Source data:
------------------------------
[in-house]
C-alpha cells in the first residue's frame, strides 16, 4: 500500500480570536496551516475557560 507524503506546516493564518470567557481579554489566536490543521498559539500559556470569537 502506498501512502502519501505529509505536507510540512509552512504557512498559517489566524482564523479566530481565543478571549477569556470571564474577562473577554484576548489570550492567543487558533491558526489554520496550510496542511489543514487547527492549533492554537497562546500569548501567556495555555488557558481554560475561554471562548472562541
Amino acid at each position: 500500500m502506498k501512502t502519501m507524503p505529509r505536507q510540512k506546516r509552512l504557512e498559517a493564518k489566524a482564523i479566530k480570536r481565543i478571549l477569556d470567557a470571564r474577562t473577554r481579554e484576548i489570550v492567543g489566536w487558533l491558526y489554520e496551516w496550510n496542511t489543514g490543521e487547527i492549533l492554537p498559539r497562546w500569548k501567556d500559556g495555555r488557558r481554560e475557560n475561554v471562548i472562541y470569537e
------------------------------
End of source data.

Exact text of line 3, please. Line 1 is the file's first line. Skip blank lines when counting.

Amino acid at each position: 500500500m502506498k501512502t502519501m507524503p505529509r505536507q510540512k506546516r509552512l504557512e498559517a493564518k489566524a482564523i479566530k480570536r481565543i478571549l477569556d470567557a470571564r474577562t473577554r481579554e484576548i489570550v492567543g489566536w487558533l491558526y489554520e496551516w496550510n496542511t489543514g490543521e487547527i492549533l492554537p498559539r497562546w500569548k501567556d500559556g495555555r488557558r481554560e475557560n475561554v471562548i472562541y470569537e